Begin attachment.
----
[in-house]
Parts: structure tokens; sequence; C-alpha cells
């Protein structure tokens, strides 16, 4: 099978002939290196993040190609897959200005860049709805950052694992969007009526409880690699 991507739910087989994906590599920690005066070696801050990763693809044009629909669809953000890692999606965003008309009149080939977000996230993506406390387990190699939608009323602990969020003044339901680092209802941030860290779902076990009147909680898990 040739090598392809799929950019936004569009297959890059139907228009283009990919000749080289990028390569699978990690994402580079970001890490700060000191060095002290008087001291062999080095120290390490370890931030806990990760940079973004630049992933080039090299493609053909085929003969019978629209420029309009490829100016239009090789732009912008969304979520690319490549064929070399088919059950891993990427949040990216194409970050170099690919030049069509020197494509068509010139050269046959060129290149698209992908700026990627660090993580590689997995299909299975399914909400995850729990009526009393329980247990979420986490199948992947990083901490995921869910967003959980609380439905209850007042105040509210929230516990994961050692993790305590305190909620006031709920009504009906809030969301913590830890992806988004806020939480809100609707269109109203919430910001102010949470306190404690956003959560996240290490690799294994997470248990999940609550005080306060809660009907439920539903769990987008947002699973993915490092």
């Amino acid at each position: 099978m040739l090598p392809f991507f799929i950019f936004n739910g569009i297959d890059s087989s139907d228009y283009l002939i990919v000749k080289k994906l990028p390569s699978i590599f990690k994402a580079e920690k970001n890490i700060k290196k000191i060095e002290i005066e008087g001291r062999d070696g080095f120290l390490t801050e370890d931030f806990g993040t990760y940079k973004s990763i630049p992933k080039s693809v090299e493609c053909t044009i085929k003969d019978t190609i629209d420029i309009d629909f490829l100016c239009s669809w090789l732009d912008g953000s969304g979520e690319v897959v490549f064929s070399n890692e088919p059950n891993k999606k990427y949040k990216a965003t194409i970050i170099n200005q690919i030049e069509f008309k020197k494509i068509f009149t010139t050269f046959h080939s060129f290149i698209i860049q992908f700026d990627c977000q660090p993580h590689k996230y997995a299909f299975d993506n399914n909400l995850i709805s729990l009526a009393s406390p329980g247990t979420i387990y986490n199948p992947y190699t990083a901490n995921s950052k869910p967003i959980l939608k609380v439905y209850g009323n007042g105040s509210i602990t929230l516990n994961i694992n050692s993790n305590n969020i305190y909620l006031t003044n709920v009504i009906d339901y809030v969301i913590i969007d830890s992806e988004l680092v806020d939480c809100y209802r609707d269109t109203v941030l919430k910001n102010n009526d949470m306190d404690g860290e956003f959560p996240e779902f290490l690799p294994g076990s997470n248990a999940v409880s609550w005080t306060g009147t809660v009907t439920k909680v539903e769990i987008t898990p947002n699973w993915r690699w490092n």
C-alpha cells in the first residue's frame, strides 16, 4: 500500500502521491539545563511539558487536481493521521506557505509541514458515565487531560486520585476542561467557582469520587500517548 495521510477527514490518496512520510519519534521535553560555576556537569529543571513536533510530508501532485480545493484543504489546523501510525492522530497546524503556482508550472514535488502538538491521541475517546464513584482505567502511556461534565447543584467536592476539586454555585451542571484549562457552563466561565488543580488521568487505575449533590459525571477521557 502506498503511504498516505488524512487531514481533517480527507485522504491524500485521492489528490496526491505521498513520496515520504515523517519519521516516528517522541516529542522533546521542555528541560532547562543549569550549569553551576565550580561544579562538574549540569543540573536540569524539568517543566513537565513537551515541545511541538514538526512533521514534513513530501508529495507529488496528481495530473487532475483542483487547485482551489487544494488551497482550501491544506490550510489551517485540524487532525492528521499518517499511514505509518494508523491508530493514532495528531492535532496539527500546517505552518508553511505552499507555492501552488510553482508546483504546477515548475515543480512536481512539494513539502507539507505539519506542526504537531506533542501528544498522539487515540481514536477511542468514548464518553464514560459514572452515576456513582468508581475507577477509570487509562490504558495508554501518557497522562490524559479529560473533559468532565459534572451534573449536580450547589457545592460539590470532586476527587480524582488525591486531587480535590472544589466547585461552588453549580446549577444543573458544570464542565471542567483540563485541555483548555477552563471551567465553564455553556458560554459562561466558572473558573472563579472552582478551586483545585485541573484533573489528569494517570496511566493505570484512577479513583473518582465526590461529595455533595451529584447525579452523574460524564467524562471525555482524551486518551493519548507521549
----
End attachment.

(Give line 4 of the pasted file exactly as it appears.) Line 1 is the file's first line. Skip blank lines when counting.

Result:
């Amino acid at each position: 099978m040739l090598p392809f991507f799929i950019f936004n739910g569009i297959d890059s087989s139907d228009y283009l002939i990919v000749k080289k994906l990028p390569s699978i590599f990690k994402a580079e920690k970001n890490i700060k290196k000191i060095e002290i005066e008087g001291r062999d070696g080095f120290l390490t801050e370890d931030f806990g993040t990760y940079k973004s990763i630049p992933k080039s693809v090299e493609c053909t044009i085929k003969d019978t190609i629209d420029i309009d629909f490829l100016c239009s669809w090789l732009d912008g953000s969304g979520e690319v897959v490549f064929s070399n890692e088919p059950n891993k999606k990427y949040k990216a965003t194409i970050i170099n200005q690919i030049e069509f008309k020197k494509i068509f009149t010139t050269f046959h080939s060129f290149i698209i860049q992908f700026d990627c977000q660090p993580h590689k996230y997995a299909f299975d993506n399914n909400l995850i709805s729990l009526a009393s406390p329980g247990t979420i387990y986490n199948p992947y190699t990083a901490n995921s950052k869910p967003i959980l939608k609380v439905y209850g009323n007042g105040s509210i602990t929230l516990n994961i694992n050692s993790n305590n969020i305190y909620l006031t003044n709920v009504i009906d339901y809030v969301i913590i969007d830890s992806e988004l680092v806020d939480c809100y209802r609707d269109t109203v941030l919430k910001n102010n009526d949470m306190d404690g860290e956003f959560p996240e779902f290490l690799p294994g076990s997470n248990a999940v409880s609550w005080t306060g009147t809660v009907t439920k909680v539903e769990i987008t898990p947002n699973w993915r690699w490092n």